On Wednesday morning BlackRock (BLK) chairman and CEO Larry Fink took an indirect swipe at the options industry. Speaking to CNBC's Becky Quick, Fink noted that "most players in markets make money on the velocity of money and so they are trying to talk about quick trades and options trades and these other things which all studies show have negative outcomes for most people."
Perhaps not surprisingly Jon Najarian, co-founder of OptionMonster, takes vigorous offense to the sweeping generalization and suggests Fink check his homework.
In the attached video, Najarian makes his case for options with the help of independent studies from Duke University, UMass, Russell Investments and others. "I think investors are very much helped and can generate significant income in a zero interest rate environment as well as protect their portfolio using options."
Najarian has posted his work on the Option Monster web site. The data he's laid out suggests a strategy of selling calls on stocks in their portfolio can mute the realized volatility of a portfolio without dramatically limiting upside potential.
For example, if you own 100 shares of XYZ and it's trading at $10 per share; selling a single call option with an $11 strike price for $1 would generate $100. The $100 is the shareholder's money to keep regardless of what happens prior to the option expiration.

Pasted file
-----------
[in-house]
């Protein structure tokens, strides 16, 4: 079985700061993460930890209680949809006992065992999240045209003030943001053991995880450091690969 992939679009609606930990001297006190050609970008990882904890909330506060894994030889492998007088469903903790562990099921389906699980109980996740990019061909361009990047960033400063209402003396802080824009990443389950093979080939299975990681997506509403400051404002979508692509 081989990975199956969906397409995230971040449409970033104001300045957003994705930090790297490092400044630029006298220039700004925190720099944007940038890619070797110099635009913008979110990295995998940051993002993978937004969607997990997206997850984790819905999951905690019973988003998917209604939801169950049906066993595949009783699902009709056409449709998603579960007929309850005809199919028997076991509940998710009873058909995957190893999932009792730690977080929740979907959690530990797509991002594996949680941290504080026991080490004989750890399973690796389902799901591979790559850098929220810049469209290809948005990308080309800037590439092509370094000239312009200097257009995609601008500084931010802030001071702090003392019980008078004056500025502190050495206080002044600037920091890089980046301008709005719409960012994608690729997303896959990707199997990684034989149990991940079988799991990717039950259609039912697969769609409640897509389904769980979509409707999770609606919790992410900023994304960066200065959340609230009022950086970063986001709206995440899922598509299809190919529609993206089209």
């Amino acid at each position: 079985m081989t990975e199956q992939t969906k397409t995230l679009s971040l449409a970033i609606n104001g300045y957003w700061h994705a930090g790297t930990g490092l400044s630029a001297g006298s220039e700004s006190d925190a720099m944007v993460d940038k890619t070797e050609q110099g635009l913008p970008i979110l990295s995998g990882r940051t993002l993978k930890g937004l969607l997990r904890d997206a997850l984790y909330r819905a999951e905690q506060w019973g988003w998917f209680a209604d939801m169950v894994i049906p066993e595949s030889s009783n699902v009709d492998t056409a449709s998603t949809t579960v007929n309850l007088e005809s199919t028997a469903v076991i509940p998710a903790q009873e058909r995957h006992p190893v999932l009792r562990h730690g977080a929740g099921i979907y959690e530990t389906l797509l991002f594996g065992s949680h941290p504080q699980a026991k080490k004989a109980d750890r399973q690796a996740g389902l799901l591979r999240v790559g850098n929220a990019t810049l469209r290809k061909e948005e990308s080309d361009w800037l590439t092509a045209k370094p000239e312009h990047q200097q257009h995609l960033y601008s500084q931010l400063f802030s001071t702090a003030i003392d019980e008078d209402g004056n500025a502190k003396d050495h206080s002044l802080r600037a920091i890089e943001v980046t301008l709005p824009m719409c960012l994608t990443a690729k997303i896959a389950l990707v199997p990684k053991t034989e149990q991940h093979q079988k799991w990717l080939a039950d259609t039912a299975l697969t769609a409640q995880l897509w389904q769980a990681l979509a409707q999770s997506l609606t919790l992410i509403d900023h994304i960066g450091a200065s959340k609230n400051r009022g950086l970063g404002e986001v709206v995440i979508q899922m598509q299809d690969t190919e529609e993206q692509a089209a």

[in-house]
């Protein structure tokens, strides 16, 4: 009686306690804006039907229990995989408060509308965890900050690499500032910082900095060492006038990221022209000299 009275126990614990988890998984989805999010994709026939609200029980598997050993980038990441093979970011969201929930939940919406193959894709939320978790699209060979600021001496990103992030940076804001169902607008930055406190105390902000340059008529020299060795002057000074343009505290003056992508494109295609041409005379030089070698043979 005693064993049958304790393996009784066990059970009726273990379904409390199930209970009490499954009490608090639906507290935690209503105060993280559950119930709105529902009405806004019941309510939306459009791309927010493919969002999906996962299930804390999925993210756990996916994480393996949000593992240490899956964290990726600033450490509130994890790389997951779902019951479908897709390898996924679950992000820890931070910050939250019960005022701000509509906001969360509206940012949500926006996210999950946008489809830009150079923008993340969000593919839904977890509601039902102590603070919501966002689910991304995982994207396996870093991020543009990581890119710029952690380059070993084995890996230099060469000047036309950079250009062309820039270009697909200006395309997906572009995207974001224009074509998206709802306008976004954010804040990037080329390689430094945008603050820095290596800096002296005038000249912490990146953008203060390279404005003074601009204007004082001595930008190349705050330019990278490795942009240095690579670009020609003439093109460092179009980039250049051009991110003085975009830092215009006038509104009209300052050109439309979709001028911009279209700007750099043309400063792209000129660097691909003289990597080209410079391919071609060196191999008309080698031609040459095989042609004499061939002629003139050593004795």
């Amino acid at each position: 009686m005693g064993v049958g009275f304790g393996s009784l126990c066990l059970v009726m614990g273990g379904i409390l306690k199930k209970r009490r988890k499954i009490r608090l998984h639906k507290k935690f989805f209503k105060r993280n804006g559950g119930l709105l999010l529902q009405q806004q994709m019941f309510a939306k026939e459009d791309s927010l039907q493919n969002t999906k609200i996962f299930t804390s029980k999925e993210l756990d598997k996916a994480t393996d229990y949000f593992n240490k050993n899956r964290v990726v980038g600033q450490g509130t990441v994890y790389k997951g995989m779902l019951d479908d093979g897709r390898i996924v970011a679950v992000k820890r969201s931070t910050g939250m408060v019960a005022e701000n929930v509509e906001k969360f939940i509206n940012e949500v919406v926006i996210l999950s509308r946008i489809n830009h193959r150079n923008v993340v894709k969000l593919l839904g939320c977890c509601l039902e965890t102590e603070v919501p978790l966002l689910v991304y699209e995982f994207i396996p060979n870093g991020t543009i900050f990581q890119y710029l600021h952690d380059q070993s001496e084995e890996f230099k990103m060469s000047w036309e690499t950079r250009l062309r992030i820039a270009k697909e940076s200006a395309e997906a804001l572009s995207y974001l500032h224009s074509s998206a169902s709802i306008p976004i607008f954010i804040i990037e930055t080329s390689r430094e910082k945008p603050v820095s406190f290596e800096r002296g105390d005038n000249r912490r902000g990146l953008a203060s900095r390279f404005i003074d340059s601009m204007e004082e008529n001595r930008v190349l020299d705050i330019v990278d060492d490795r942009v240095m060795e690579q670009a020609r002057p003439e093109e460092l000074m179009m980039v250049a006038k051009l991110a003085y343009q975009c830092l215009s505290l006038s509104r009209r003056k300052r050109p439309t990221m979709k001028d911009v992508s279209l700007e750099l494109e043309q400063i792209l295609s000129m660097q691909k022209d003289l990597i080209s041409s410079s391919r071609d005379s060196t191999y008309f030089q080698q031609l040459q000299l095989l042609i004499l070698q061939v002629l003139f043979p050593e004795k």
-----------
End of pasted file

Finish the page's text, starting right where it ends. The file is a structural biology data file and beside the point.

The risk created in this scenario is that XYZ goes above $11 prior to options expiration. Should that be the case our options seller would be forced to sell his stock to the buyer of his call option for $11 a share. That capital appreciation above that level belongs to the call buyer, not the shareholder.
If XYZ is anywhere below $11 when the option expires the shareholder keeps the $100 and the stock itself. That's great if XYZ is $10.99 on expiration. Should the stock fall to say $5, the trader's loss would be $500 on the shares less $100 of collected premium.
According to Najarian a call write strategy like this would take only a couple hours a month.
Are there risks with options? ABSOLUTELY. To Fink's point most investors are better off doing nothing for substantial periods of time. Regardless, for those willing to spend the time and energy mastering trading strategies, selling covered calls is far less risky than Larry Fink suggests.
For those inclined to learn more about options strategies, check out Najarian's Street Monster Investment Conference coming up next week.